In 2018, the University of Leicester calculated that Father Christmas will need to travel at 0.5 per cent the speed of light to make his deliveries – more than ten times faster than the fastest jet aircraft in the world.
Yet each year, he achieves his key performance indicators and customer satisfaction is off the scale.
What lies behind this spotless track record is the cooperation between the teams in his organisation: Santa processes which children have been naughty or nice. The elves then manufacture the toys for the customers. The toys are then forwarded to the reindeer-led distribution system for delivery.
Santa’s production line exemplifies the benefits of team-to-team cooperation. A study by Deloitte for Google found employees work 15 per cent faster when they collaborate.
When it has acquired a new company in the past, BP has rotated employees from the acquired firm around different positions across the corporation to encourage social networks and help ensure teams are built of people with different experiences.
How to encourage team-to-team cooperation like Santa
Buy-in from leadership, including the CEO, is essential for team-to-team cooperation, many commentators argue. Lynda Gratton and Tamara J. Erickson, both of the London Business School, have argued the behaviour of the executive team is “crucial” to supporting a culture of collaboration.
It was eventually found that the sales teams were so focused on hitting revenue targets, they glossed over the customers’ specific requirements. This caused a lack of clarity when the installation teams, themselves working to hit time targets, came to install the product for the client.
Instead, the two wrote, the company had to focus key performance indicators on customer satisfaction rather than narrow, siloed goals for each team.
Now many employees are splitting work between home and the office, teams must be able to collaborate virtually as well.
Erad Fridman, from the Fast Company Executive Board professional network, has stated that interactive apps to allow teams to give anonymous, real-time feedback and make meetings more engaging and productive can enhance collaboration and communication.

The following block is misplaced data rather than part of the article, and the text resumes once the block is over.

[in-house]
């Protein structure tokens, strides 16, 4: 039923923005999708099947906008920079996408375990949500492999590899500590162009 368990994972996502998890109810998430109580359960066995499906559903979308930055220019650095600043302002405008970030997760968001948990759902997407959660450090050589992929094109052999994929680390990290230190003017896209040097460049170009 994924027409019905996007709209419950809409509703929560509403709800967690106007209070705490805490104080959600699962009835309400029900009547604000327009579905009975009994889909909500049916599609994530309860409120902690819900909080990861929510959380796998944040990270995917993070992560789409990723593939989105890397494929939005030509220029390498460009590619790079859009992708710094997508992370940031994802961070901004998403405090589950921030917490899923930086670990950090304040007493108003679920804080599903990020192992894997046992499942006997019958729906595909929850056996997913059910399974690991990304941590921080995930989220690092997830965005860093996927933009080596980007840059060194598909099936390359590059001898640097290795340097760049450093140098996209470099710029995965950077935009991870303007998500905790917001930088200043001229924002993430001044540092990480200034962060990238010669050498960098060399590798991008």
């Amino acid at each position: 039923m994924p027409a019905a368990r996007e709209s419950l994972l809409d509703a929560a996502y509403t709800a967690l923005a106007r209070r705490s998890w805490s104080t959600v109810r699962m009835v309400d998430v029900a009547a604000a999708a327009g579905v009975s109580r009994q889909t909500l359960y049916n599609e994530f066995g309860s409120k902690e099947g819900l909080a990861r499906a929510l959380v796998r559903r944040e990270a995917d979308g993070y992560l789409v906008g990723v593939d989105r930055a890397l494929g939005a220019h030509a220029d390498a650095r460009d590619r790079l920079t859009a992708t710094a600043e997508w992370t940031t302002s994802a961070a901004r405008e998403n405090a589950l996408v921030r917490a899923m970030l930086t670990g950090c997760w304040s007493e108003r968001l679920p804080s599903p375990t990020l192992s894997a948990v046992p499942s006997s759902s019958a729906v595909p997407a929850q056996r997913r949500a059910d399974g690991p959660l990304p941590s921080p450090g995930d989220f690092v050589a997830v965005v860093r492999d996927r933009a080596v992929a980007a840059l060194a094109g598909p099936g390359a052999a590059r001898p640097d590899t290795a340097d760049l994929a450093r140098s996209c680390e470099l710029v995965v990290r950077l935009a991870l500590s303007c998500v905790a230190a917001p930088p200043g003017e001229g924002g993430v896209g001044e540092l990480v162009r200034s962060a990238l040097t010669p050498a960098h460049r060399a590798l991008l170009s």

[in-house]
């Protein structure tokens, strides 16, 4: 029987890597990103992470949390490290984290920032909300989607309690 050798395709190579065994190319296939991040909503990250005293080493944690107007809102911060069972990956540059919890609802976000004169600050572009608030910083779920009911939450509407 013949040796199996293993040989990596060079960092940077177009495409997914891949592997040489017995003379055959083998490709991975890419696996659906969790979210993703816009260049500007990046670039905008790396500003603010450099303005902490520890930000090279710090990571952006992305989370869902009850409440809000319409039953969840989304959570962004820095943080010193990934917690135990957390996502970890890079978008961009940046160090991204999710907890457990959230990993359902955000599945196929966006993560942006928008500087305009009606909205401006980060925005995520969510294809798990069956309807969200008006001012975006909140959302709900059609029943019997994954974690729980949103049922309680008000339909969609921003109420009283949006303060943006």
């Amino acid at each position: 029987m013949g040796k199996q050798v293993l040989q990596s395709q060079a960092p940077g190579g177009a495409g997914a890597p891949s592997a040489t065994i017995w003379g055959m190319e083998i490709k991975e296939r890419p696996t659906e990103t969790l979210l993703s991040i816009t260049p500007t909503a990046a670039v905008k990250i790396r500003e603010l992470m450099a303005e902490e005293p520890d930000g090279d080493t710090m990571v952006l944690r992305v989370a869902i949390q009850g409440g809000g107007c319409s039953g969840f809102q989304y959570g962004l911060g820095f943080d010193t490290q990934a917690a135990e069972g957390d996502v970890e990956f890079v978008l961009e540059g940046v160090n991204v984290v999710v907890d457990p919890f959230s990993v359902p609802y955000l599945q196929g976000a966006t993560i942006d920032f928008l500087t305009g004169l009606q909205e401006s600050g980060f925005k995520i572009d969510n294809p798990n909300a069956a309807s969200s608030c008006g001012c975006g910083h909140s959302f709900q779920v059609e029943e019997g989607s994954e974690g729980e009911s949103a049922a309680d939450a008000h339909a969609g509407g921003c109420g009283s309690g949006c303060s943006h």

The Marriott International hotel chain introduced the TakeCare Level130 app in 2019, based on their holistic wellbeing programme TakeCare. The app allows the company’s associates to partner up and compete to build positive behaviours like meditation, reading, and movement into their daily routine. It also had the effect of encouraging cooperation between the employees.
These processes and programmes also need codifying in the organisation’s processes to properly encourage team-to-team cooperation.
Gardner and Matviak highlighted one company which set aside $80,000 in quarterly rewards for team leaders who worked across service lines. Yet less than 10 per cent was given away after three quarters. The issue was that the rewards for collaboration were an add-on to the existing rewards system, rather than an integrated part of it, the two wrote.
As one employee noted to them: “The whole system is designed to make us focus on hitting our individual numbers, and then a couple times a year they come out pretending that collaboration is really important.”
With businesses now winding down, the festive season seems an ideal opportunity to analyse how best to encourage team-to-team cooperation once workers start back in the new year.
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